If your last few Monday mornings at the office have consisted of pouring over the latest postings on lawjobs.com or Law Crossing while sipping your latte, you might want to think twice about making it a routine practice. I’ve had several candidates who found themselves jobless after their firms found out they were looking around.
In most cases, word of mouth was the culprit. A secretary hears a voice mail that was not intended for her ears and then gossips to others. Or word gets out after an attorney goes on an interview because an imprudent interviewer mentions it to someone at the attorney’s firm. However, occasionally you hear about a firm that reads employee e-mails, or worse, monitors your internet activity.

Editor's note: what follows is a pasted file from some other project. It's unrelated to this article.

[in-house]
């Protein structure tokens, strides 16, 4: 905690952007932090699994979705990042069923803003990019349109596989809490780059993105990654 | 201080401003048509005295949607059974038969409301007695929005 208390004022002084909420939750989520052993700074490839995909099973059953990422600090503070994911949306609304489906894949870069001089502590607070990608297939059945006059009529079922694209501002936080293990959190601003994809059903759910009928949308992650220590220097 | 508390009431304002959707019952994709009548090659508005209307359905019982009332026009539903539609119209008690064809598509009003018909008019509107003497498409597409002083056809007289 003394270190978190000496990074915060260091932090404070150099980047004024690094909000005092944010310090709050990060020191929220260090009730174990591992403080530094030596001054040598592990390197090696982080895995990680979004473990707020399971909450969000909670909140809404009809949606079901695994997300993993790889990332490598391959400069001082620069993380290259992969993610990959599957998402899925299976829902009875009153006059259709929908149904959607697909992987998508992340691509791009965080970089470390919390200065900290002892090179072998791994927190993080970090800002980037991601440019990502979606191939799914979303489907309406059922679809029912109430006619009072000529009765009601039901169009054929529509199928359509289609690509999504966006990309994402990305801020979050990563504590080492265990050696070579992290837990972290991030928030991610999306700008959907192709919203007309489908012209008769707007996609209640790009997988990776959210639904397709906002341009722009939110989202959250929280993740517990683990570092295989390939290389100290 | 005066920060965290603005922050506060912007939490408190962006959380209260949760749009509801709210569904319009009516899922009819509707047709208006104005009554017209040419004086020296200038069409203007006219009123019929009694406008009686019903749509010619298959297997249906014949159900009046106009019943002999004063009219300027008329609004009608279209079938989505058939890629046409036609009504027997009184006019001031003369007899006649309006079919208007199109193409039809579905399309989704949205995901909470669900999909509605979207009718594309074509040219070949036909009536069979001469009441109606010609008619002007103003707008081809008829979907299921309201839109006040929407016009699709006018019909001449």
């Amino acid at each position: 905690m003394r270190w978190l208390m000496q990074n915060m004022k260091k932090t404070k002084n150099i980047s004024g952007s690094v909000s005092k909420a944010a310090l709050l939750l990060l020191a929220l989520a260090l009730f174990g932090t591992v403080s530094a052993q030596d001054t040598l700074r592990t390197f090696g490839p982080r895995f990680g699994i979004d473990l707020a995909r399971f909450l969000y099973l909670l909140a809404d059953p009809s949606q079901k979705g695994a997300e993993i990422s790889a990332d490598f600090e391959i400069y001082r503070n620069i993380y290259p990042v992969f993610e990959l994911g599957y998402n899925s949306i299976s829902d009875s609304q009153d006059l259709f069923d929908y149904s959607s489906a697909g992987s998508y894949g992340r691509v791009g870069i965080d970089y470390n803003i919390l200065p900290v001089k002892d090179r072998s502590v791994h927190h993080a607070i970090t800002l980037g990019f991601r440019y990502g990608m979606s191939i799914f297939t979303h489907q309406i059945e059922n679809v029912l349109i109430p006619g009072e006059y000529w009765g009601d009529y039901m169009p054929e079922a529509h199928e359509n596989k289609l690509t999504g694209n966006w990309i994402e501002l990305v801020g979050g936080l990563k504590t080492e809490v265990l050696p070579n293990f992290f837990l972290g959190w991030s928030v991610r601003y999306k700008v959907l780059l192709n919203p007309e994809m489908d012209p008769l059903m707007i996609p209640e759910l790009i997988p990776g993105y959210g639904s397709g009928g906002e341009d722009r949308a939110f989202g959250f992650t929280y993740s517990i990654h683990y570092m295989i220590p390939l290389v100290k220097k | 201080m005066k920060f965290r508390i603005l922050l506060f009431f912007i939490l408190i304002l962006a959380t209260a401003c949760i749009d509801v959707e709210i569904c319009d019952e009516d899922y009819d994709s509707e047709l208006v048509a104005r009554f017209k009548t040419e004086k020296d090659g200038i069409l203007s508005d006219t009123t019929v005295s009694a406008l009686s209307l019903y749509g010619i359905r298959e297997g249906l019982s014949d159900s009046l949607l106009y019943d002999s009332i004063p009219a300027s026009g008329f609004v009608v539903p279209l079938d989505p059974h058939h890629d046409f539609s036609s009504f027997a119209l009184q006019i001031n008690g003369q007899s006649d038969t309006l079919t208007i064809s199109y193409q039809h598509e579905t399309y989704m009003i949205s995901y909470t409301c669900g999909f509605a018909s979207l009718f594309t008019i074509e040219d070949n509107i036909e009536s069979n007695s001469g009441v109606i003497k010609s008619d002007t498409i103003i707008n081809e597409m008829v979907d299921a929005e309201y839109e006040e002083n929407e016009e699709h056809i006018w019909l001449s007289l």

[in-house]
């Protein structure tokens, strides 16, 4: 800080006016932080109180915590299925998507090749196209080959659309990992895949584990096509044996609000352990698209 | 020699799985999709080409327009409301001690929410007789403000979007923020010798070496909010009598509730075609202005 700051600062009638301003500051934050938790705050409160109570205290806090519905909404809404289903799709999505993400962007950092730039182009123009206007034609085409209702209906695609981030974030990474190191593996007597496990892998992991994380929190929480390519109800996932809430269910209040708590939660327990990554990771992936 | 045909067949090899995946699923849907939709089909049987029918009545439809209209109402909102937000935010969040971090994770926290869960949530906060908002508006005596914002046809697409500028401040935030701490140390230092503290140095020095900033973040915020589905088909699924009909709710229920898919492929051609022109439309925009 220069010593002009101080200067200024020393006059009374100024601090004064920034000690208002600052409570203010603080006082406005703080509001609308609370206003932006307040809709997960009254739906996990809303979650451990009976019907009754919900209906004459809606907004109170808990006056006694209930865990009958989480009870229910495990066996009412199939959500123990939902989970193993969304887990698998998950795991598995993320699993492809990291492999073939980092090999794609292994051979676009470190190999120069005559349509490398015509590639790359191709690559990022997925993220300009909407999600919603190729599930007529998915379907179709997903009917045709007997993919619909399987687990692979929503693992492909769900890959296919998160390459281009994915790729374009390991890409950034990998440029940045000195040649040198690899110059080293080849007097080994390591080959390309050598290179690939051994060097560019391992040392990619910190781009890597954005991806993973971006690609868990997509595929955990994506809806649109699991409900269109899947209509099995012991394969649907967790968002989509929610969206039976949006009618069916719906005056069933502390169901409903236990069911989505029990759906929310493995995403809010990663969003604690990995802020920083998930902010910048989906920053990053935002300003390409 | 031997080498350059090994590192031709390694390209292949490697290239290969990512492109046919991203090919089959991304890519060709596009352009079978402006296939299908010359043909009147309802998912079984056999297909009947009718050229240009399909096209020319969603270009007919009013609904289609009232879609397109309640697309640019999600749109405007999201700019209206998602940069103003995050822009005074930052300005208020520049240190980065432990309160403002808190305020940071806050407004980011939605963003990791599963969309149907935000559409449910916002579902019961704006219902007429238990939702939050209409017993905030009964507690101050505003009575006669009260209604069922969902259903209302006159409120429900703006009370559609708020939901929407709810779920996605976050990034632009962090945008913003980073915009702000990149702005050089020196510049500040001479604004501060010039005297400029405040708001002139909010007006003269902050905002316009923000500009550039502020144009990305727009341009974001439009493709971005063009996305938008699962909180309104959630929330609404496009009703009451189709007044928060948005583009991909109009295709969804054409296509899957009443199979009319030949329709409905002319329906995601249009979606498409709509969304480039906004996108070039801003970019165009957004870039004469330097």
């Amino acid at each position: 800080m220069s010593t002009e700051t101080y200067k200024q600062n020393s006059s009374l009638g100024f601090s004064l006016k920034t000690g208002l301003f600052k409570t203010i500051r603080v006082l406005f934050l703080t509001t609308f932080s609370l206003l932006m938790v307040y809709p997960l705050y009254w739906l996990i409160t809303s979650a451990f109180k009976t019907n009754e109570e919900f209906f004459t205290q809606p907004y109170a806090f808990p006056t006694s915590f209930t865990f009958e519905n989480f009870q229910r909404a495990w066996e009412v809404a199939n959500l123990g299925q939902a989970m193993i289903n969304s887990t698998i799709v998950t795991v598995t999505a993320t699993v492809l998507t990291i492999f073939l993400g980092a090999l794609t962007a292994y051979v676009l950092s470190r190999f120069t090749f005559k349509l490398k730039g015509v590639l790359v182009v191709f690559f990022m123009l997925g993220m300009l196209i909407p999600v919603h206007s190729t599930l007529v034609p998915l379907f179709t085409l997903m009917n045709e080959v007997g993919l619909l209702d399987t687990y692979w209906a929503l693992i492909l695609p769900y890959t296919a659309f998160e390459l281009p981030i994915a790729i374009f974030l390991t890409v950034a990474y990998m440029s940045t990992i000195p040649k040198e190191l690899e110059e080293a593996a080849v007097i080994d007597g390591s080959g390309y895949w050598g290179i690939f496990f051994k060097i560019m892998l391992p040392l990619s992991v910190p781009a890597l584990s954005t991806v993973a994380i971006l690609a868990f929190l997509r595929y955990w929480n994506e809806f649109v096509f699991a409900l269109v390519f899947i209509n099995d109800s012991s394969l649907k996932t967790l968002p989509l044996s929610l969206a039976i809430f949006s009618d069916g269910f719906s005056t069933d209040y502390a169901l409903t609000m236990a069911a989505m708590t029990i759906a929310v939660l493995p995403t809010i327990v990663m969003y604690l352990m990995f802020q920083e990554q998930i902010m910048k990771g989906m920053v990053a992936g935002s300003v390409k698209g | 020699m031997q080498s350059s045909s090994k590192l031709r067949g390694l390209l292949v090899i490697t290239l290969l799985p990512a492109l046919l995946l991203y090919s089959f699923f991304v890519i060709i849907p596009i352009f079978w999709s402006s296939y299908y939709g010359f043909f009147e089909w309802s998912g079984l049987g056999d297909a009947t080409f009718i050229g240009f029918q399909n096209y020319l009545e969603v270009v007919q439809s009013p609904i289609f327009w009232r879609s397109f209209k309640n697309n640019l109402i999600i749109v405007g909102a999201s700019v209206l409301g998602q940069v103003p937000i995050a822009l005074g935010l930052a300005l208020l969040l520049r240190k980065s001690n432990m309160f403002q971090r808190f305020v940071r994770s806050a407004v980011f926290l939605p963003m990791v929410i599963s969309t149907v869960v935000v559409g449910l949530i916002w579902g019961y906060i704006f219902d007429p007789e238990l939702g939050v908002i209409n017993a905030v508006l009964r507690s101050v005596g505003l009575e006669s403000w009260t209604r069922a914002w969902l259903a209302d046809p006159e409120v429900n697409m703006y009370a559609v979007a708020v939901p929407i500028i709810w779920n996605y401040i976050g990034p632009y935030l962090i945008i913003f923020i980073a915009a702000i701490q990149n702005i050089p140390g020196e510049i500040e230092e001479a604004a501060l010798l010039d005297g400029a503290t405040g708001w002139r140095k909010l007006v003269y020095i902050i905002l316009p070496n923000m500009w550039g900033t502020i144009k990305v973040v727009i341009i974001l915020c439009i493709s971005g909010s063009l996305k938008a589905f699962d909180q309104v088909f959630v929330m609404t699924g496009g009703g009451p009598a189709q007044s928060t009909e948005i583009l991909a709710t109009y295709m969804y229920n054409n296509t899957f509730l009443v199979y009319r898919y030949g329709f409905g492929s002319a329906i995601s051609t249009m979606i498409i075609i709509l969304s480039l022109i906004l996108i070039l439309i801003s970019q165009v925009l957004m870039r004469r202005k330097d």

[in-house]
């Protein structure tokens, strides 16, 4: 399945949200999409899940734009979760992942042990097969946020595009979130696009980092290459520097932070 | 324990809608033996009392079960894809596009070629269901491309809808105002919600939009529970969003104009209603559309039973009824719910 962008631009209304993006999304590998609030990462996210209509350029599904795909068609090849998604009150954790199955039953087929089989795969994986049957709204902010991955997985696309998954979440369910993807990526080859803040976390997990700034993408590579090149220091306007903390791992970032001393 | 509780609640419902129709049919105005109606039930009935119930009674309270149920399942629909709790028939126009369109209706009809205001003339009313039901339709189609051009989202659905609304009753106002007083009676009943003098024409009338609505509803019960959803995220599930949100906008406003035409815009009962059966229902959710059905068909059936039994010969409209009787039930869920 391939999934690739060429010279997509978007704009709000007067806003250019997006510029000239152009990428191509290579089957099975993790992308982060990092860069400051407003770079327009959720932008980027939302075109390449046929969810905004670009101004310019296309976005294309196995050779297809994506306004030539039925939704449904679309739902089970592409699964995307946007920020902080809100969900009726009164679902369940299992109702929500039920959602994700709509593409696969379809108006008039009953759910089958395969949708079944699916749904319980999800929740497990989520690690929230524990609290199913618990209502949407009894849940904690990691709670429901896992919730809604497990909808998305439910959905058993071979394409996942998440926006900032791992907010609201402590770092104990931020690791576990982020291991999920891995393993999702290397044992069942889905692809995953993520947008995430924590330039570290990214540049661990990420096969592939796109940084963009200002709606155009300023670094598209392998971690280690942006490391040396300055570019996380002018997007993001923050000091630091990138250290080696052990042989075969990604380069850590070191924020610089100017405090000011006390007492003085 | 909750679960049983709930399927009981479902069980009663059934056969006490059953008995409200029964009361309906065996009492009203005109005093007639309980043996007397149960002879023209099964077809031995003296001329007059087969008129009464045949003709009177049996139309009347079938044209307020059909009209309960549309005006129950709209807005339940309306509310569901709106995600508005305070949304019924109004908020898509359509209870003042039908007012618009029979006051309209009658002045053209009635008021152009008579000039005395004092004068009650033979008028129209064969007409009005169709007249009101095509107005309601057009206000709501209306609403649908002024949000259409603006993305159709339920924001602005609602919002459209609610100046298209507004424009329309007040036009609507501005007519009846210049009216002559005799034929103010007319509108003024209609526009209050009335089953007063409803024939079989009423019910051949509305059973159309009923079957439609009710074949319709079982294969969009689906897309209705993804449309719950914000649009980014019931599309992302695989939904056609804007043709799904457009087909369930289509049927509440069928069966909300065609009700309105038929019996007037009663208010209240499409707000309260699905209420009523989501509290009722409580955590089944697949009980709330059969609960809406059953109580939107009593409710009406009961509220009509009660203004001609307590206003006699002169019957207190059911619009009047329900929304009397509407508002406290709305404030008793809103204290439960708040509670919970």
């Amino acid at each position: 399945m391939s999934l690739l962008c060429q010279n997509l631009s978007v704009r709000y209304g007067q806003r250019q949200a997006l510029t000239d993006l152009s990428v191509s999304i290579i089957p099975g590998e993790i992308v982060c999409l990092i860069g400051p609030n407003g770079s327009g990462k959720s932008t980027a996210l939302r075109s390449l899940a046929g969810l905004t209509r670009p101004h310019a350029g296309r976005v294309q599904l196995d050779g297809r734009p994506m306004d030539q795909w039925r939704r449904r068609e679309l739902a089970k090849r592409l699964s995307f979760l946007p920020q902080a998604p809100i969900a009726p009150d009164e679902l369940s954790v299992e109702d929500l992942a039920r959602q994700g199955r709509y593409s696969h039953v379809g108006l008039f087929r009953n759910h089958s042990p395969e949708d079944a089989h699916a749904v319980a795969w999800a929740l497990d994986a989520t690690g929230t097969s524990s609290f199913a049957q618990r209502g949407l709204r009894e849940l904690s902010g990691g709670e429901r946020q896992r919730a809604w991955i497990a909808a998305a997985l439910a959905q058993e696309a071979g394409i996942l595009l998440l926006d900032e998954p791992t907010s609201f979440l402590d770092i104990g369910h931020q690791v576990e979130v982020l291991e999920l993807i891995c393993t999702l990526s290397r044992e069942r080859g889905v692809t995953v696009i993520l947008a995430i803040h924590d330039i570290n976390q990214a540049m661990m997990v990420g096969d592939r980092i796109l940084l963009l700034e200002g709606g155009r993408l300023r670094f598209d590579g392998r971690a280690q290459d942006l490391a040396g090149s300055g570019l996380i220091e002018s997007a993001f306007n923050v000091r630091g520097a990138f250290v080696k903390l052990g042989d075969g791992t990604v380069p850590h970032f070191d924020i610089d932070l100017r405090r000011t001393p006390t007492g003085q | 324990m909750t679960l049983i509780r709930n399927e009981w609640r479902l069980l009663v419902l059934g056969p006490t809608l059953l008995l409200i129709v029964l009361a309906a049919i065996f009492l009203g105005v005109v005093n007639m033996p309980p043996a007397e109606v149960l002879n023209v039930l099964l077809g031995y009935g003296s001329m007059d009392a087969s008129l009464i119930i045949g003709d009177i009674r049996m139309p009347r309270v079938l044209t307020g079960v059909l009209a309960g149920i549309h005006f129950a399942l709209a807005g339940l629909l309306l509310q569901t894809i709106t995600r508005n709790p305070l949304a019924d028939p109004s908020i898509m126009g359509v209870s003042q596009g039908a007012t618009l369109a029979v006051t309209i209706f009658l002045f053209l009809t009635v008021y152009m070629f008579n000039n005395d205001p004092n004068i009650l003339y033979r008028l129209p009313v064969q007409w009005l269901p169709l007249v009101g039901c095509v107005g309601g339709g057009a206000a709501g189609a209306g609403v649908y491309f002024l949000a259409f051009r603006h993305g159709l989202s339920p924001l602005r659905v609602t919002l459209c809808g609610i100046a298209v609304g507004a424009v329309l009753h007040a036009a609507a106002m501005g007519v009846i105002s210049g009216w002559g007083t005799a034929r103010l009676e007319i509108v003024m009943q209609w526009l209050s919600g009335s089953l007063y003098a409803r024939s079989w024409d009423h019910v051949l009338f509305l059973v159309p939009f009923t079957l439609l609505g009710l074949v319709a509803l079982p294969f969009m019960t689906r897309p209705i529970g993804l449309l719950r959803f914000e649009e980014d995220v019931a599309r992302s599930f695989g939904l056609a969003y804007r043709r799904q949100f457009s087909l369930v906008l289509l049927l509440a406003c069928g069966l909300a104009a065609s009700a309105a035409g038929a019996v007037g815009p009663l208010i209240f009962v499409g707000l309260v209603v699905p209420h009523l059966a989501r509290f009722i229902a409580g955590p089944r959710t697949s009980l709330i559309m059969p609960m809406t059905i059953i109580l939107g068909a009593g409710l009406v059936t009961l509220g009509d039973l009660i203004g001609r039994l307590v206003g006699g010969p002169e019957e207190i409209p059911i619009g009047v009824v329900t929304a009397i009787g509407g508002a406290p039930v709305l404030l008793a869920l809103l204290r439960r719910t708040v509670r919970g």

I advise my candidates to use a personal e-mail address for their job search correspondence. I also recommend that candidates put their cell numbers on their resumes instead of their work numbers. The New York Times has a recent article on the perils of using the workplace as a venue for your job search.